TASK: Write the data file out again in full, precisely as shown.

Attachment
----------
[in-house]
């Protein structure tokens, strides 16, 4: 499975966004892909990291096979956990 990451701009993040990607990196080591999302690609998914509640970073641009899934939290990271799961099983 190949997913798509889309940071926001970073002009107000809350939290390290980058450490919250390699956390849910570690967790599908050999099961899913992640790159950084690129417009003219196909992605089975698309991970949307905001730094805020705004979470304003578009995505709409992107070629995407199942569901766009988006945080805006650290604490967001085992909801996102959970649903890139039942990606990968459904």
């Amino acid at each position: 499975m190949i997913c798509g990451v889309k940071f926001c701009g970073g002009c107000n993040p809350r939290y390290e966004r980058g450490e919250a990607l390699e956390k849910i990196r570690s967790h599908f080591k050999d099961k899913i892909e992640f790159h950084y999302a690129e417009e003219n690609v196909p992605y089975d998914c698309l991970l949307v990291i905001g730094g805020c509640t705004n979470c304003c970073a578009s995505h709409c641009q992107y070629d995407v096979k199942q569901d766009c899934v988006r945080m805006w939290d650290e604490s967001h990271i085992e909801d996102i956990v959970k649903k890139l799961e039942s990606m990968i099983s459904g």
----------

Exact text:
[in-house]
């Protein structure tokens, strides 16, 4: 499975966004892909990291096979956990 990451701009993040990607990196080591999302690609998914509640970073641009899934939290990271799961099983 190949997913798509889309940071926001970073002009107000809350939290390290980058450490919250390699956390849910570690967790599908050999099961899913992640790159950084690129417009003219196909992605089975698309991970949307905001730094805020705004979470304003578009995505709409992107070629995407199942569901766009988006945080805006650290604490967001085992909801996102959970649903890139039942990606990968459904």
């Amino acid at each position: 499975m190949i997913c798509g990451v889309k940071f926001c701009g970073g002009c107000n993040p809350r939290y390290e966004r980058g450490e919250a990607l390699e956390k849910i990196r570690s967790h599908f080591k050999d099961k899913i892909e992640f790159h950084y999302a690129e417009e003219n690609v196909p992605y089975d998914c698309l991970l949307v990291i905001g730094g805020c509640t705004n979470c304003c970073a578009s995505h709409c641009q992107y070629d995407v096979k199942q569901d766009c899934v988006r945080m805006w939290d650290e604490s967001h990271i085992e909801d996102i956990v959970k649903k890139l799961e039942s990606m990968i099983s459904g």